A new frontier in space law and justice technology
Dr Bin Li’s work lies at the intersection of technology, law and justice. His research assesses the legal regulation of space technologies and explores the benefits and risks that new technologies pose for justice reform.
What role does technology have in the justice sector? How should space technologies be regulated by national and international governments? As we enter a new decade of technological innovation, Newcastle Law School lecturer Dr Bin Li is helping to determine the best ways to use and regulate some of our world’s most innovative creations.
“Technology has been rolled out rapidly in the justice sector in Australia and other parts of the world, and it is important to ensure that the use of technology contributes to fair and just resolution of disputes instead of causing new burden or adverse impact on disputing parties,” explains Bin.
“My research aims to safeguard ‘fairness’ while the justice sector embraces various technological innovations.”
Regulating space technologies
After his PhD studies at Renmin University of China, Bin launched his career at Beijing University of Aeronautics and Astronautics (now Beihang University), China’s leading aerospace technology and engineering university. As a new staff member, Bin began exploring how domestic and international legal rules regulate the use of space technology.
“My research looks into how national governments should harness the use of space technology — in military activities in outer space for example — so that the application of the technology can contribute to a safe and secure outer space environment for humankind.”
Bin has now been researching space technology regulations for more than 13 years. He has emerged as a prominent and authoritative voice within the research community and general public, having written several popular articles for publications such as The Conversation.
“My research work and articles are helping to inform the general public about important issues arising from human use of outer space and space technology.
“It’s exciting to see the increasing hits on my publications at different online platforms, including SSRN, ResearchGate and The Conversation.”
One of Bin’s recent articles for The Conversation,evaluating India’s anti-satellite test, garnered more than 25,000 hits from all corners of the globe.
“I’m proud that my research is having a high impact on the public perception of outer space—the new frontier for humankind.
“These metrics means that people are spending their time reading my research, and that it has value to them. This also means potential collaboration opportunities with researchers at home and abroad.”
Reforming the justice system
After moving to Australia in 2016, Bin began to extend his research on technology into a new domain: the justice system. His work in this area seeks to shed greater light on how new technologies, such as artificial intelligence and blockchain, are used within the justice sector and how they impact on dispute resolution processes.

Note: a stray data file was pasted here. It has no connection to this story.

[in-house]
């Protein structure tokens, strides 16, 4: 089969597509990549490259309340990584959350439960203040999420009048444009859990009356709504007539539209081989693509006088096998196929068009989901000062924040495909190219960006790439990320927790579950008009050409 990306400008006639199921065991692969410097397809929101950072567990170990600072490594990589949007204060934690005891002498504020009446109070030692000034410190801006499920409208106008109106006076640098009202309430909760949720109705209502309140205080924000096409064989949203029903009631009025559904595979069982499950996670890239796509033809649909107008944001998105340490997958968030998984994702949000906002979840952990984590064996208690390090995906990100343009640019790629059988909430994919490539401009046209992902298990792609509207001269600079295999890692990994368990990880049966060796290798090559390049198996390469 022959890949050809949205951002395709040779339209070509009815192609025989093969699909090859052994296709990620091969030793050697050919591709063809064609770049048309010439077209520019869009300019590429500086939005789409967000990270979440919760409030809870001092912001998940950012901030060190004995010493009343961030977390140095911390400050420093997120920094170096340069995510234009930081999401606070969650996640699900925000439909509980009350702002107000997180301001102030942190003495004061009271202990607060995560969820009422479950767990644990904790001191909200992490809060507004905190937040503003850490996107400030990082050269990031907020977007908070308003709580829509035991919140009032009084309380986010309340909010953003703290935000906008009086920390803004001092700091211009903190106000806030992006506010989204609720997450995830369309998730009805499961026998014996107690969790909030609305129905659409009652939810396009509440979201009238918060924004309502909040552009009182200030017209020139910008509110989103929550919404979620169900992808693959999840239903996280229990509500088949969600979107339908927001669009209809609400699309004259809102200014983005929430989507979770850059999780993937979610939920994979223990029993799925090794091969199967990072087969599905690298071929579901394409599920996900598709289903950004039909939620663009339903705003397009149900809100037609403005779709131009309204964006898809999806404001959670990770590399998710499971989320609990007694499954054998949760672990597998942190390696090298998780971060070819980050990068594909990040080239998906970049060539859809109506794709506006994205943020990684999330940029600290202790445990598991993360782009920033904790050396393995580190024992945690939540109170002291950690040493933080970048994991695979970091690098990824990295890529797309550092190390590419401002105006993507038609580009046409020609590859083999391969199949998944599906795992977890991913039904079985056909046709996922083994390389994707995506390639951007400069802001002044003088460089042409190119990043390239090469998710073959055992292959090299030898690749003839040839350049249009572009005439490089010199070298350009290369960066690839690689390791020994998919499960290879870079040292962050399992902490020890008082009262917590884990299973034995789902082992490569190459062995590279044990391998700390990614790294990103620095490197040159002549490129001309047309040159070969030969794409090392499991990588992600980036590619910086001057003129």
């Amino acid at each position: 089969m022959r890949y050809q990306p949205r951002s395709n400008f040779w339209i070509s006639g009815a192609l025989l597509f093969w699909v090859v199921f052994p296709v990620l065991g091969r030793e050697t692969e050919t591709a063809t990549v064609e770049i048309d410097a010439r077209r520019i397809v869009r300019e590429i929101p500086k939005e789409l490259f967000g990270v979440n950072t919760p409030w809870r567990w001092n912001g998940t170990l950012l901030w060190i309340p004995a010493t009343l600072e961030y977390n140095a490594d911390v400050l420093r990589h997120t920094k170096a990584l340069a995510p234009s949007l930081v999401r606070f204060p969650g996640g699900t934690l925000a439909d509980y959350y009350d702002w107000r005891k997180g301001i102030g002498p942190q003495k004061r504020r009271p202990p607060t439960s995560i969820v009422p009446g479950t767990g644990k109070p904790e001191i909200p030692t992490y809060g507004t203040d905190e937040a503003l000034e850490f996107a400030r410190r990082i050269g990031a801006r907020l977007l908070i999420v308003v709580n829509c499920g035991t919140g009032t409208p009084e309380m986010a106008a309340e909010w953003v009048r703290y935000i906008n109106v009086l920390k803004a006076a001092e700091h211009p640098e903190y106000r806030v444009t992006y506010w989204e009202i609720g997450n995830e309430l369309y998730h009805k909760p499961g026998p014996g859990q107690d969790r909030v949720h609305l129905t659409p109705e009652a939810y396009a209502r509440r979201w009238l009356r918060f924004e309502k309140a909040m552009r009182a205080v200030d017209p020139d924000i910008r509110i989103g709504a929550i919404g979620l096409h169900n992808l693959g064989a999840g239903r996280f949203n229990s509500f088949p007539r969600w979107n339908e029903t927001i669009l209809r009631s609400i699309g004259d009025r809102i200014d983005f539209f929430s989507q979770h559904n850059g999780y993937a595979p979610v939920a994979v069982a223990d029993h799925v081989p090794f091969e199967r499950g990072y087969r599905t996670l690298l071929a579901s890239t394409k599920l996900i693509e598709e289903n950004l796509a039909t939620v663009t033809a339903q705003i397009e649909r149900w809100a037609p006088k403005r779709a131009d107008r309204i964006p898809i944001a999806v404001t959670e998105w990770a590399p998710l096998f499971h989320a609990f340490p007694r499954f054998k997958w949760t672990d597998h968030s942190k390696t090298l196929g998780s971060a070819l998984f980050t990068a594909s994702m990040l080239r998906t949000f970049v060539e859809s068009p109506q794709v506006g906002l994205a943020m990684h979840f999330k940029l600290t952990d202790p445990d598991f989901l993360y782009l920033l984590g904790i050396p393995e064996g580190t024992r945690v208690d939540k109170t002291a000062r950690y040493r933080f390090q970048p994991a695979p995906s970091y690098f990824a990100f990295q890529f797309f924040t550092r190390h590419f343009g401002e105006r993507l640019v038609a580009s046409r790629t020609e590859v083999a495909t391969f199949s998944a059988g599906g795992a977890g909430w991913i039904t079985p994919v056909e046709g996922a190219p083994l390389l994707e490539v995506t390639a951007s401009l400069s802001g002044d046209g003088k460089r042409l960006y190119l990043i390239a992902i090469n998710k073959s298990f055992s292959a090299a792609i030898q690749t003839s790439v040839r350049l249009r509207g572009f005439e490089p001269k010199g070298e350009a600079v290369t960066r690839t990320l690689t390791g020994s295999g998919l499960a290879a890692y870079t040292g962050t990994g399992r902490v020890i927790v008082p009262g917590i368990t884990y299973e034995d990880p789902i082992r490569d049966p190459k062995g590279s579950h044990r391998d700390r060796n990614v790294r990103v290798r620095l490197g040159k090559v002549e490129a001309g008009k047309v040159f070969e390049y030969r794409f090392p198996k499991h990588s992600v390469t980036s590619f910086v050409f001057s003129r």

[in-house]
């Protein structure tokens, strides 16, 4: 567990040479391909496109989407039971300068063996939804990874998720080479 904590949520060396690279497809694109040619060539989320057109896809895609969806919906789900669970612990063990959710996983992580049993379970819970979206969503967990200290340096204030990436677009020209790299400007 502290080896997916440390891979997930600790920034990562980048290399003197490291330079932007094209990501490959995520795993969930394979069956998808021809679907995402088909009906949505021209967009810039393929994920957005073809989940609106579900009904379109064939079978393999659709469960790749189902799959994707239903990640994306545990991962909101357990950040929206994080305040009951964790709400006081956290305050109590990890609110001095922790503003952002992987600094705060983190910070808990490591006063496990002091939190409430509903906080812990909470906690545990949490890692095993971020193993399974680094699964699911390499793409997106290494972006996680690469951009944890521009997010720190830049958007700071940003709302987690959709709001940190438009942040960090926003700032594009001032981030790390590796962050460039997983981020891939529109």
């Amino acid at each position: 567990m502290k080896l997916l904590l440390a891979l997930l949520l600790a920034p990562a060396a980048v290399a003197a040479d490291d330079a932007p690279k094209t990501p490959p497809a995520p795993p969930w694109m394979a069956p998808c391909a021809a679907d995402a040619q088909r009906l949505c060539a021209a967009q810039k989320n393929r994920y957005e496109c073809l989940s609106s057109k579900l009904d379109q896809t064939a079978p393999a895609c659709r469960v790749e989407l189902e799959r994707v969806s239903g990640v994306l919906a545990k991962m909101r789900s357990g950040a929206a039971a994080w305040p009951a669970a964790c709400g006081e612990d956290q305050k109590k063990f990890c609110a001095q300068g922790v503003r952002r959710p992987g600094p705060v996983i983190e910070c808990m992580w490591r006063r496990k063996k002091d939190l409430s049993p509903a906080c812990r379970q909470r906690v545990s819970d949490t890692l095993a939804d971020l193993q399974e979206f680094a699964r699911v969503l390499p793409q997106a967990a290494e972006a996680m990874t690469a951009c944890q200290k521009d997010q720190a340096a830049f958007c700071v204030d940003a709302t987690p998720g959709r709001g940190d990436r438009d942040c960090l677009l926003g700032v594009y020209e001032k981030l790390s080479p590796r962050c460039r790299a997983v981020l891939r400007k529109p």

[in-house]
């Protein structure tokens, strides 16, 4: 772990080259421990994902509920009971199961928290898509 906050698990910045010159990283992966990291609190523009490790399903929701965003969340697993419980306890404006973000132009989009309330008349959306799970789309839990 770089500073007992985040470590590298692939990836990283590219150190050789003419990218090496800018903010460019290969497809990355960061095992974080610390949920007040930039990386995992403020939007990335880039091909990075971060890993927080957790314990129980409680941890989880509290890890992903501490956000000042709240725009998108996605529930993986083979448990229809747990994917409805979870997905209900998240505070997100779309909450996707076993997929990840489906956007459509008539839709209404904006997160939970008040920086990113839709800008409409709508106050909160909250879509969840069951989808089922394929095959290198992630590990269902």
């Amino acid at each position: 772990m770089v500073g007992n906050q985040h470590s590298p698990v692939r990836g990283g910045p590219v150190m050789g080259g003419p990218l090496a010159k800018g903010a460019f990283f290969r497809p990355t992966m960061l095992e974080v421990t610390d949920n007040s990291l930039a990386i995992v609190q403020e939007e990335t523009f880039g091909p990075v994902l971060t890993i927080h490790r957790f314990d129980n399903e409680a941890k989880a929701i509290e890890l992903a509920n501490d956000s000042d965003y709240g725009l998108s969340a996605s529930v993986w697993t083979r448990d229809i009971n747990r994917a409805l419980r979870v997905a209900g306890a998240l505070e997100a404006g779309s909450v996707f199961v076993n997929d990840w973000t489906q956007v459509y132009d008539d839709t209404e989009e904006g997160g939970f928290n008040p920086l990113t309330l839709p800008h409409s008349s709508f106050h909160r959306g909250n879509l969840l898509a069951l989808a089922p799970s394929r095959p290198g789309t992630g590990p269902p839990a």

“We know there are some concerns around the use of these technologies in the justice sector.
“My research investigates how technological innovations are used in court processes and other dispute resolution approaches, such as mediation and arbitration, and how they affect stakeholders’ rights and obligations.
“Ultimately, we are looking at whether the use of these new technologies really contributes positively to fairness and justice.”
Within this research domain, Bin has been collaborating with colleagues at the University of Newcastle, including Professor Tania Sourdin, on a research project evaluating ‘Adieu’, an online divorce tool developed byAdieu AI Pty Ltd.
“We are collecting and analysing feedback of the platform’s end-users to see what concerns stakeholders have with the online technology and what could be done to address these challenges.”
Forging local and international partnerships
Bin’s research network extends to Canada, China, the USA and elsewhere. He is a visiting scholar for universities such as DePaul University College of Law, USA, where he has conducted research into air and space law.
Bin’s educational background and work experience in highly respected Chinese universities also puts him in an excellent position to engage and collaborate with top Chinese researchers specialised in areas of law and technology and space law.
While Bin shares that the move from China to Australia in 2016 was initially challenging, he continues to be inspired and motivated by his peers at the University of Newcastle and further afield.
“The transition from the work environment in China to Australian academia was a bit hard at first, but thanks to the generous support from colleagues at the Newcastle Law School and the Faculty of Business and Law, I am used to this new and exciting work setting and really enjoy it!”
The University of Newcastle acknowledges the traditional custodians of the lands within our footprint areas: Awabakal, Darkinjung, Biripai, Worimi, Wonnarua, and Eora Nations. We also pay respect to the wisdom of our Elders past and present.